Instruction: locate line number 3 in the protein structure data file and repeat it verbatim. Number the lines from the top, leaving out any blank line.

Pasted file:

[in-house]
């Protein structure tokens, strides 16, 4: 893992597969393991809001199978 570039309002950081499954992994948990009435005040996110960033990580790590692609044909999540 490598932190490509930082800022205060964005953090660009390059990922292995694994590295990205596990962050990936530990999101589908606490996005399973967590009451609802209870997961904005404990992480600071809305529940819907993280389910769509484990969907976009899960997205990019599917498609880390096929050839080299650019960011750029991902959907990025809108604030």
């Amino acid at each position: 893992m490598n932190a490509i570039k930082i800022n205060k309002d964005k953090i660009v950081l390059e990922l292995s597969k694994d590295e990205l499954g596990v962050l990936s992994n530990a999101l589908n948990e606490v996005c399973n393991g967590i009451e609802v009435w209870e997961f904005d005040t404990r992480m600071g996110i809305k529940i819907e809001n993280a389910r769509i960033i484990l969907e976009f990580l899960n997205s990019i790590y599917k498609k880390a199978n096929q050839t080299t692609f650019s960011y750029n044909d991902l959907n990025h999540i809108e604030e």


């Amino acid at each position: 893992m490598n932190a490509i570039k930082i800022n205060k309002d964005k953090i660009v950081l390059e990922l292995s597969k694994d590295e990205l499954g596990v962050l990936s992994n530990a999101l589908n948990e606490v996005c399973n393991g967590i009451e609802v009435w209870e997961f904005d005040t404990r992480m600071g996110i809305k529940i819907e809001n993280a389910r769509i960033i484990l969907e976009f990580l899960n997205s990019i790590y599917k498609k880390a199978n096929q050839t080299t692609f650019s960011y750029n044909d991902l959907n990025h999540i809108e604030e």